- Children in a single parent family are at high risk for school difficulties and behavior problems. The school-parent relationship is very important, and the quality of the communication must be high.
- The single parent benefits from establishing a network of sympathetic individuals-relatives, friends, teachers, coaches, and others that can provide both resources and support, as needed.
- The single parent benefits when she understands that she cannot do it all. By understanding that he/she does not have to be a “perfect” parent, the single mom or dad can reduce the degree of stress in their lives.
- It is important for the single parent to have a conversation with her child about learning to do more, with less. Everyone in the family will end up making a sacrifice, but the quality of family life may be preserved.
- The single parent must do research to discover the resources available that provide often needed support for the children.
- The single parent must learn not to criticize the absent parent—ever, but especially not in front of the children. While it may provide a good short-term high, it is destructive to the children’s long-term welfare. If your ex-spouse goes low; you go high. Accepting you can’t change the past will give you ultimate emotional freedom from the past.
- The single parent must learn that you cannot control the actions of an ex. w you will be able to move forward. The only thing you can control is how you act and respond towards the ex., and towards your children.
- Despite potential limitations of time, money, and energy, the single parent must begin to re-invent herself by providing purpose to her life by pursuing a passion.
- The single parent must give her financial picture the attention that it deserves. This is an essential step that each single parent must take to ensure long-term financial independence.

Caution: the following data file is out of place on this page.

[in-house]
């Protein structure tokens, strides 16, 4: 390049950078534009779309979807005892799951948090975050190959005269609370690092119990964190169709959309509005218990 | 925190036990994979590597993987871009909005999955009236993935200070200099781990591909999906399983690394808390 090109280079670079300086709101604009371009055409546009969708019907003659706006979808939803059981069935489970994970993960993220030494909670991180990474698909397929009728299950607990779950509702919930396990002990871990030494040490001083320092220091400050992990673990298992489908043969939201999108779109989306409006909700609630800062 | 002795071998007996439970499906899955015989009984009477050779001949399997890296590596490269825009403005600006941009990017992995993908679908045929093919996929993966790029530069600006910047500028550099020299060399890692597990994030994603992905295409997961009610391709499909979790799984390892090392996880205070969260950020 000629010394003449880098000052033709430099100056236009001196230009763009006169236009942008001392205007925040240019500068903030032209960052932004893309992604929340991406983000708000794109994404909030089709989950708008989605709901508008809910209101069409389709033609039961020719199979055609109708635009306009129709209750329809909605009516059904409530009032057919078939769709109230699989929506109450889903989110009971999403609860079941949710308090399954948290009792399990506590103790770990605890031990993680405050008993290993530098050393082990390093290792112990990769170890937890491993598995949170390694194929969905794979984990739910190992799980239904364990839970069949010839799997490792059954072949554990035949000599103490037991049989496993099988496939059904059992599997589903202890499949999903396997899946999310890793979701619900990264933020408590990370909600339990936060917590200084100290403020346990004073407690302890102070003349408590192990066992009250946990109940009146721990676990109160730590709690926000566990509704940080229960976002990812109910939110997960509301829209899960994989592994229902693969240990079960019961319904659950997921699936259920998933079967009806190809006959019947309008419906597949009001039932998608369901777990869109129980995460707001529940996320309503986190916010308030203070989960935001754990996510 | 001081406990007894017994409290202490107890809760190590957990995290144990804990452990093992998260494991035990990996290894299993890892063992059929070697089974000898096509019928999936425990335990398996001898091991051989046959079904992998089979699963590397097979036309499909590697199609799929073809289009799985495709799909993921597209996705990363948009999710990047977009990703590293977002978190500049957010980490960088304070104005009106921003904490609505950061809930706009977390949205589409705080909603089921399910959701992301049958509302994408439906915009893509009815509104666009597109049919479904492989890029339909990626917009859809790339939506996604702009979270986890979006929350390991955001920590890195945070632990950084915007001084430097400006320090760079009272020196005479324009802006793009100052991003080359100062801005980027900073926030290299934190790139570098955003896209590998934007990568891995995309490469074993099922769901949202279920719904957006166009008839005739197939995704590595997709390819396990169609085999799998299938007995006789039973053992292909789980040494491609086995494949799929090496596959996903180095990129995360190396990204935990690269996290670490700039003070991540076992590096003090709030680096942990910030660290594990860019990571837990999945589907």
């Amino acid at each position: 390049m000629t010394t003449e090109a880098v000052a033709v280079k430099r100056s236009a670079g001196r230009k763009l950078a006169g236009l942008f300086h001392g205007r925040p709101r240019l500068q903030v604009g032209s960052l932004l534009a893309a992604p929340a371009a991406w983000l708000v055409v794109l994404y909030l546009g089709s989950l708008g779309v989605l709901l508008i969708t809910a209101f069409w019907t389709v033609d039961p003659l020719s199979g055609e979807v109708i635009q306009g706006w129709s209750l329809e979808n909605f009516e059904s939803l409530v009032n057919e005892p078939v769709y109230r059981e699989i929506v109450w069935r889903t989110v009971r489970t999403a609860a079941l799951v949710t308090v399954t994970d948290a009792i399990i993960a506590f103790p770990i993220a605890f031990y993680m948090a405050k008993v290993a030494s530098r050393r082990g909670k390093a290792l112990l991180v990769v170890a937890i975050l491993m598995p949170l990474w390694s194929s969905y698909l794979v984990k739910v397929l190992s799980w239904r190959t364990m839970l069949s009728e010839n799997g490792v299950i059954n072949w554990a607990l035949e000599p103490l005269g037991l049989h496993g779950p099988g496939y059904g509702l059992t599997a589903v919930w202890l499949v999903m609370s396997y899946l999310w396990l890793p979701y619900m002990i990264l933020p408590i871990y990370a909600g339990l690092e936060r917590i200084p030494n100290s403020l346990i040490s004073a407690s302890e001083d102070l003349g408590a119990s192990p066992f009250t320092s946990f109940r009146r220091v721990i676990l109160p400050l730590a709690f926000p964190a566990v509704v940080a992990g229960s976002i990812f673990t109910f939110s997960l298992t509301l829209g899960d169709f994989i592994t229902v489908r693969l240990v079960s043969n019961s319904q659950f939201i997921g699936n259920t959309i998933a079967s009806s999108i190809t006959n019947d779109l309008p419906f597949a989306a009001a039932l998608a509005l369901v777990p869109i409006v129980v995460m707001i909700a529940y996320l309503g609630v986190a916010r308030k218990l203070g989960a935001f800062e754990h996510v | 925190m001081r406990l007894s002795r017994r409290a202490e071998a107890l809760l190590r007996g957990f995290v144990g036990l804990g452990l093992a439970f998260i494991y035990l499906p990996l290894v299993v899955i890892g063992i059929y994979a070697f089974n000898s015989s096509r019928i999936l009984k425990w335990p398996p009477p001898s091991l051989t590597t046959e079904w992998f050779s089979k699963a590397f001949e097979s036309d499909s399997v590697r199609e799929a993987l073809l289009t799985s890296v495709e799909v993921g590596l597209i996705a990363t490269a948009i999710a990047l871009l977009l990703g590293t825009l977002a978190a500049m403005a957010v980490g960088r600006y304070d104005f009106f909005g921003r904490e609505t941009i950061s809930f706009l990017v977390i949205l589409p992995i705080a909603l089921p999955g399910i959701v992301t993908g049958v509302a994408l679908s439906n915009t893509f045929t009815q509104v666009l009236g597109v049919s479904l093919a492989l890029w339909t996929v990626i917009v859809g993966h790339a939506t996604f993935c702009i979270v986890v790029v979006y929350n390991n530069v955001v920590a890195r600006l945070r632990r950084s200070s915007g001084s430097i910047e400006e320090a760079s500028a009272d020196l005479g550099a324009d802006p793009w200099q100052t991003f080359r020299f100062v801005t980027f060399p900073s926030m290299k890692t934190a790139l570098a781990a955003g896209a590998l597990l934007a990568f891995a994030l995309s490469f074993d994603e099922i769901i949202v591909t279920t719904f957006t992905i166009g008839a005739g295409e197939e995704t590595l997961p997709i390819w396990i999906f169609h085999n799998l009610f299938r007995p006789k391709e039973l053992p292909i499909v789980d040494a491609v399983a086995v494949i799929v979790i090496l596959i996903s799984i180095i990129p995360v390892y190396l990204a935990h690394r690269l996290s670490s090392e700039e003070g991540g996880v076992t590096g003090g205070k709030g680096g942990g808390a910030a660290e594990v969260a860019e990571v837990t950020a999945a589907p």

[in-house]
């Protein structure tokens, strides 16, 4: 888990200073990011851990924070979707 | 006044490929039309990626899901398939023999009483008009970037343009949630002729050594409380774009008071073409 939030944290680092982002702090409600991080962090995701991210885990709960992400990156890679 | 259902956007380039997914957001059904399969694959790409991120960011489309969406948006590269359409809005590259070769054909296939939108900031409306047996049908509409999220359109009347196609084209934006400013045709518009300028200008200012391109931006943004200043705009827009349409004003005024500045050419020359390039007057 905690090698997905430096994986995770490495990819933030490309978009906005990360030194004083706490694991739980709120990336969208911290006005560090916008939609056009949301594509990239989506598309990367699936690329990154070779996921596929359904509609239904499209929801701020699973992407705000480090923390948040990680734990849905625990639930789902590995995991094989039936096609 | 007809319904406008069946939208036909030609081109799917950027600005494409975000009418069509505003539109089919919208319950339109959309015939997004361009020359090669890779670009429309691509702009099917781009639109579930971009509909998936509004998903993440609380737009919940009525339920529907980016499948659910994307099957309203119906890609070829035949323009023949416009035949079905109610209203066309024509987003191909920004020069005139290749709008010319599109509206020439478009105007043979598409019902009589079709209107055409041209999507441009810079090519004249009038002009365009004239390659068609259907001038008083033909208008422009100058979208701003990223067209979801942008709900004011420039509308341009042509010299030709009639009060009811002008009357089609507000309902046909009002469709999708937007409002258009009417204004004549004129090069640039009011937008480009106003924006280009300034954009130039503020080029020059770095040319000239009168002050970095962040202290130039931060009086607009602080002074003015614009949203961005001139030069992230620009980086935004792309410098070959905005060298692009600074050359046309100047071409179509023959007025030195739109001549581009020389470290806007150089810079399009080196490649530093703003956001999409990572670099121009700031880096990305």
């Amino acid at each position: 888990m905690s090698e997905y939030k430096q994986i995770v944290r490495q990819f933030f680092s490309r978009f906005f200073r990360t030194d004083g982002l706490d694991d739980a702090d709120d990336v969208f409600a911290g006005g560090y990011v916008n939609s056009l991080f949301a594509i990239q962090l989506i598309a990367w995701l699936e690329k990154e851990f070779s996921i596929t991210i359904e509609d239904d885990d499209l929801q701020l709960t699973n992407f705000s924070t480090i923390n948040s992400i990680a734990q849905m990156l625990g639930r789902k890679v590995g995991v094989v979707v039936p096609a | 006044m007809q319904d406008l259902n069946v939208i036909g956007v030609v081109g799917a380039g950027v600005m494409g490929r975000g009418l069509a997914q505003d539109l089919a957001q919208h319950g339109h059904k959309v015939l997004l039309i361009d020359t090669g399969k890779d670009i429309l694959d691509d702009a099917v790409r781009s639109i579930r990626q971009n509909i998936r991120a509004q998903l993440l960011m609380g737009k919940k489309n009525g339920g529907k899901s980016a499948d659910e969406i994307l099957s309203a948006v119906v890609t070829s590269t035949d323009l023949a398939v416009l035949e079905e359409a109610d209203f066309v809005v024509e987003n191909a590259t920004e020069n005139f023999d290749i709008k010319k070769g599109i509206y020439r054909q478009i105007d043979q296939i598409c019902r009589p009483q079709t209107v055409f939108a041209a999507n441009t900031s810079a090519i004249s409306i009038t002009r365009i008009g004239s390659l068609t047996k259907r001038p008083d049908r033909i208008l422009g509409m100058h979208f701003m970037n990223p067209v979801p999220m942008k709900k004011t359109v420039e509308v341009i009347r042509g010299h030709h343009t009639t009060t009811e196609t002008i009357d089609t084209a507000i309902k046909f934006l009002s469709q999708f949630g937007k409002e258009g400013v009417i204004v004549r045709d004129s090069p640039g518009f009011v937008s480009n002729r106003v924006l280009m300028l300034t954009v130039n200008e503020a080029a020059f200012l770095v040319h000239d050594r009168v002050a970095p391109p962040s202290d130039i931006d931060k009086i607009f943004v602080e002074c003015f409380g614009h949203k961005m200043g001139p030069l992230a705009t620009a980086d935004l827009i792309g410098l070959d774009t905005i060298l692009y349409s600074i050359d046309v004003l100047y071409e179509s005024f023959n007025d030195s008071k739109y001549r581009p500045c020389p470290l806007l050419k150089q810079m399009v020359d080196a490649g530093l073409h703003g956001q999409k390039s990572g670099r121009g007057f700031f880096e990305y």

- It is important that any single parent place the split from the perspective of the stages of grief: shock, anger, negotiation, and acceptance. By understanding what stage he/she is going through, a single parent may help better control the emotions involved in such a split, and may help in planning for the future.
What Will Likely Improve For The Single Parent?
Acting as a single parent will be fewer fights and quarrels for kids to witness: Having fewer arguments will make the environment less stressful and make the children feel more secure in their home.
Being a single parent will allow for more positive parental role modeling: For children whose parents were in an unhealthy relationship, it may be easier when asked to follow a predictable way of parenting/
Being in a single parent household often requires children to become more responsible. Bust single parents need to create a team within the family where responsibilities are shared. This will help the child ultimately establish solid self-esteem.
It takes the village! Single parents often need to rely on others in the wider community to help in caring for the children and in providing support outside of the immediate family.
No one wishes to be a single parent. Many single-family households can be just as successful as dual-parent families; however, it will require a lot more work to ensure success.
At Confident Parenting, we understand just how difficult single-parenting may be. We believe that the single parent can be successful, but it will not happen without a plan for future emotional, financial, and relational success for the single family.
Contact us for how we can partner together for success.